Sectoral performances to drive growth in Fijian economy

Sources: Fiji Bureau of Statistics and Macroeconomic Committee

SECTORAL performances in Fiji were broadly positive for the 2017- 2018 financial year with favourable outcomes emanating from electricity, tourism, timber and gold production, its central bank noted.

In its August 2017-July 2018 Annual Report tabled in Parliament last Friday, the Reserve Bank of Fiji (RBF) noted that several other sectors were forecasted and underpinned to drive growth this year.

These included Fiji’s wholesale & retail trade; accommodation & food services; public administration & defence and the construction sectors.

Fiji’s economy is forecast to reach its ninth year of consecutive growth at 32.2 per cent in 2018 following a 3.0 per cent growth in 2017.

For the FY 2017- 2018, growth is anticipated at 3.2 percent compared with a 1.8 percent growth estimated in the FY 2016-2017.

While Fiji’s economy is a consumption driven one, partial indicators for consumption remained positive while investment activity portrayed mixed results.

The report highlighted that electricity production grew by 2.2 per cent within the review period to 985,187 megawatt hours of electricity, of which 53.9 percent was from renewable sources.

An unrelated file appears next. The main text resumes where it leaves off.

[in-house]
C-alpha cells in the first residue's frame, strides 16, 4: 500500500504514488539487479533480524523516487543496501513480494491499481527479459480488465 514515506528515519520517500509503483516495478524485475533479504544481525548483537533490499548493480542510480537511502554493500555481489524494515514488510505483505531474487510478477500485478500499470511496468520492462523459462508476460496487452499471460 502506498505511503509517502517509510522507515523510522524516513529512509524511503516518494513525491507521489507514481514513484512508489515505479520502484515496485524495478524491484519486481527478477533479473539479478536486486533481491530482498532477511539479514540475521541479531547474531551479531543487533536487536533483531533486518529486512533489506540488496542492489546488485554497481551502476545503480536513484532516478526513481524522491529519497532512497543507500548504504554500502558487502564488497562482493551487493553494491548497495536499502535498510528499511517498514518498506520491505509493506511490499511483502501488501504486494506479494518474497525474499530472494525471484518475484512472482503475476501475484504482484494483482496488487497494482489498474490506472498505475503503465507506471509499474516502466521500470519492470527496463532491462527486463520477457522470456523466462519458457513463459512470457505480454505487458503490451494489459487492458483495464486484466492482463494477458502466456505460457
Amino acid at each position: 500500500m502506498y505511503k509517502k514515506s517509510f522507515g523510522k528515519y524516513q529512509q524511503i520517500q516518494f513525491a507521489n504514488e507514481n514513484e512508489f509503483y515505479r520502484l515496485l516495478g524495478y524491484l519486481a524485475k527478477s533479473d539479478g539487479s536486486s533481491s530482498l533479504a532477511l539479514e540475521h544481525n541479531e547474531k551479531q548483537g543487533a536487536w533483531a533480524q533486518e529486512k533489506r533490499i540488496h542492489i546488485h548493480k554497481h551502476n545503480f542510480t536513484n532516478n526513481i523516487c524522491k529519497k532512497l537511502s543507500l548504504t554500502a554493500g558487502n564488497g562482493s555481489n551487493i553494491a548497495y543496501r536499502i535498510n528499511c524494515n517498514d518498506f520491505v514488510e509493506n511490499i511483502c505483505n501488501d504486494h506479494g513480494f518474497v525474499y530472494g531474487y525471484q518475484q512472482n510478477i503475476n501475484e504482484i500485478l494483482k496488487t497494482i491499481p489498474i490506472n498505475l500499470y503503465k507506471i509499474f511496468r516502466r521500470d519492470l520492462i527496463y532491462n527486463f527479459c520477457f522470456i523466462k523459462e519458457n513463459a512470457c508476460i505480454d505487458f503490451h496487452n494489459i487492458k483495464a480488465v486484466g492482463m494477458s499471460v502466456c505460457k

In the same period, electricity consumption rose by 4.8 per cent, supported by demand from the commercial (6.2 per cent), domestic (6.2 per cent), industrial (0.5 per cent) and other12 (3.3 per cent) users.

In Fiji’s major tourism sector, the central bank noted that visitor arrivals rose annually by 4.8 per cent, mainly driven by NZ, the US, Australia and the Pacific Islands.

The Fiji Airways’ new partnership and codeshare agreement with British Airways in May and new direct flights to Narita, Japan in July and the additional flight to Singapore is expected to attract more European, Japanese and Asian tourists.

Further increase in visitor arrivals and activity in the tourism sector were anticipated during its peak season in July to October.

Looking at gold production, the sector grew on an annual basis by 3.4 per cent in the FY 2017-2018, owing to improved mine efficiency.

In the same period, log supply rebounded strongly to 391,211 tonnes resulting in a more-than-double increase in woodchip production to 315,477 tonnes.

Higher log production in Vanua Levu and increased woodchip produced at both the Wairiki and Drasa mills supported the robust recovery.

However, the central bank stated that mahogany production fell to 8,988 cubic meters over the same period partly due to mahogany licensing issues and disruptions from wet weather conditions.

Timber production is expected to remain favourable supported by the issuance of new mahogany licenses and barring any adverse weather conditions, the report added.

An overview of Fiji’s sugar industry, the report highlighted that the 2018 crushing commenced on June 19, 18 days later than the 2017 season.

As at September 10, the FSC Limited crushed 779,247 tonnes of raw cane compared with 808,278 tonnes of can crushed in the comparable period of 2017, representing an annual decline of 3.6 percent.

Sugar production declined further by 6.2 per cent to 81,602 tonnes.

However, targeted assistance provided to cane farmers affected by the natural disasters in April and continued financial support in the FY 2018-2019 National Budget should augur well for the industry going forward.

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